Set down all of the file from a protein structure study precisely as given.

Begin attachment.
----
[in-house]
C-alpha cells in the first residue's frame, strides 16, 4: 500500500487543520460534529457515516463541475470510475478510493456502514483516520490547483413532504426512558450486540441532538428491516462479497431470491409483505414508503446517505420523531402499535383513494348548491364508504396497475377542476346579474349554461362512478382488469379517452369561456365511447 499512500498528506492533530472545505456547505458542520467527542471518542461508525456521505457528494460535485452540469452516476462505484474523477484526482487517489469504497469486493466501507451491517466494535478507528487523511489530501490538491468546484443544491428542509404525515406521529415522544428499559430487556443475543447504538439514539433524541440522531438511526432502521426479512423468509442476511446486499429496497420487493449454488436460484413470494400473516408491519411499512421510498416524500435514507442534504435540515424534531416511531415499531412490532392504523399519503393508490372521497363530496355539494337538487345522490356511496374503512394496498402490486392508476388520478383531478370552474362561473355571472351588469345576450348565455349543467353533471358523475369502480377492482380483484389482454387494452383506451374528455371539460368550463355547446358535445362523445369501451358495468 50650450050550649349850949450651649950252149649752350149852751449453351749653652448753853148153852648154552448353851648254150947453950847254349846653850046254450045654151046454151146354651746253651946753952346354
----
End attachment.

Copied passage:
[in-house]
C-alpha cells in the first residue's frame, strides 16, 4: 500500500487543520460534529457515516463541475470510475478510493456502514483516520490547483413532504426512558450486540441532538428491516462479497431470491409483505414508503446517505420523531402499535383513494348548491364508504396497475377542476346579474349554461362512478382488469379517452369561456365511447 499512500498528506492533530472545505456547505458542520467527542471518542461508525456521505457528494460535485452540469452516476462505484474523477484526482487517489469504497469486493466501507451491517466494535478507528487523511489530501490538491468546484443544491428542509404525515406521529415522544428499559430487556443475543447504538439514539433524541440522531438511526432502521426479512423468509442476511446486499429496497420487493449454488436460484413470494400473516408491519411499512421510498416524500435514507442534504435540515424534531416511531415499531412490532392504523399519503393508490372521497363530496355539494337538487345522490356511496374503512394496498402490486392508476388520478383531478370552474362561473355571472351588469345576450348565455349543467353533471358523475369502480377492482380483484389482454387494452383506451374528455371539460368550463355547446358535445362523445369501451358495468 50650450050550649349850949450651649950252149649752350149852751449453351749653652448753853148153852648154552448353851648254150947453950847254349846653850046254450045654151046454151146354651746253651946753952346354